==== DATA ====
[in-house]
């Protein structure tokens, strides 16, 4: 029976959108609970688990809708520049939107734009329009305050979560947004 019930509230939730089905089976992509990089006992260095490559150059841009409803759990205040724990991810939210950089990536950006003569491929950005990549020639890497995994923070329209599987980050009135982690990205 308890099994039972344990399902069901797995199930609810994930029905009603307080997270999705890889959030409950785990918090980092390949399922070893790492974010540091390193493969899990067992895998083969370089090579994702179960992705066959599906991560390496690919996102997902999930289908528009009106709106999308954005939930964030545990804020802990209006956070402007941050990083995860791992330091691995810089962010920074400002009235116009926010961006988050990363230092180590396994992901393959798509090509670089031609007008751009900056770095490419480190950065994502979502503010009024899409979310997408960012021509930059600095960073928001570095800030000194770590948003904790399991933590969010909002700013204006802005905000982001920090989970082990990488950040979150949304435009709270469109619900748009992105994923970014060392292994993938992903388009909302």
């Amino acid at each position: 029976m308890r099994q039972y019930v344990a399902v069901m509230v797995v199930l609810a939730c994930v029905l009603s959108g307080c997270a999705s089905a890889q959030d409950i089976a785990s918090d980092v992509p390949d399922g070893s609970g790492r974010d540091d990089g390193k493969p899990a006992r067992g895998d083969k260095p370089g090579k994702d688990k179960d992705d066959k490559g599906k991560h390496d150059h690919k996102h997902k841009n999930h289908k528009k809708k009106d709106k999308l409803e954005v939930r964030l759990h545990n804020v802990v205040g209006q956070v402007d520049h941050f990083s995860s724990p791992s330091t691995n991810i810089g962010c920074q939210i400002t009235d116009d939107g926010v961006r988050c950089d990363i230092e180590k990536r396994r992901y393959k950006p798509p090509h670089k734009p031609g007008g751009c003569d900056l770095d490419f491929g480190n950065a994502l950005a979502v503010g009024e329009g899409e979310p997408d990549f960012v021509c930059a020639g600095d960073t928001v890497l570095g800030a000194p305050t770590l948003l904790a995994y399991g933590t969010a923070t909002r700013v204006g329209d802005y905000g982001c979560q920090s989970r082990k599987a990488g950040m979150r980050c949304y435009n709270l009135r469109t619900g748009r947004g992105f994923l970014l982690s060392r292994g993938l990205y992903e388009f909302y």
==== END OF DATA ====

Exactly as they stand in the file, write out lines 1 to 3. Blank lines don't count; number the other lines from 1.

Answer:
[in-house]
């Protein structure tokens, strides 16, 4: 029976959108609970688990809708520049939107734009329009305050979560947004 019930509230939730089905089976992509990089006992260095490559150059841009409803759990205040724990991810939210950089990536950006003569491929950005990549020639890497995994923070329209599987980050009135982690990205 308890099994039972344990399902069901797995199930609810994930029905009603307080997270999705890889959030409950785990918090980092390949399922070893790492974010540091390193493969899990067992895998083969370089090579994702179960992705066959599906991560390496690919996102997902999930289908528009009106709106999308954005939930964030545990804020802990209006956070402007941050990083995860791992330091691995810089962010920074400002009235116009926010961006988050990363230092180590396994992901393959798509090509670089031609007008751009900056770095490419480190950065994502979502503010009024899409979310997408960012021509930059600095960073928001570095800030000194770590948003904790399991933590969010909002700013204006802005905000982001920090989970082990990488950040979150949304435009709270469109619900748009992105994923970014060392292994993938992903388009909302």
């Amino acid at each position: 029976m308890r099994q039972y019930v344990a399902v069901m509230v797995v199930l609810a939730c994930v029905l009603s959108g307080c997270a999705s089905a890889q959030d409950i089976a785990s918090d980092v992509p390949d399922g070893s609970g790492r974010d540091d990089g390193k493969p899990a006992r067992g895998d083969k260095p370089g090579k994702d688990k179960d992705d066959k490559g599906k991560h390496d150059h690919k996102h997902k841009n999930h289908k528009k809708k009106d709106k999308l409803e954005v939930r964030l759990h545990n804020v802990v205040g209006q956070v402007d520049h941050f990083s995860s724990p791992s330091t691995n991810i810089g962010c920074q939210i400002t009235d116009d939107g926010v961006r988050c950089d990363i230092e180590k990536r396994r992901y393959k950006p798509p090509h670089k734009p031609g007008g751009c003569d900056l770095d490419f491929g480190n950065a994502l950005a979502v503010g009024e329009g899409e979310p997408d990549f960012v021509c930059a020639g600095d960073t928001v890497l570095g800030a000194p305050t770590l948003l904790a995994y399991g933590t969010a923070t909002r700013v204006g329209d802005y905000g982001c979560q920090s989970r082990k599987a990488g950040m979150r980050c949304y435009n709270l009135r469109t619900g748009r947004g992105f994923l970014l982690s060392r292994g993938l990205y992903e388009f909302y």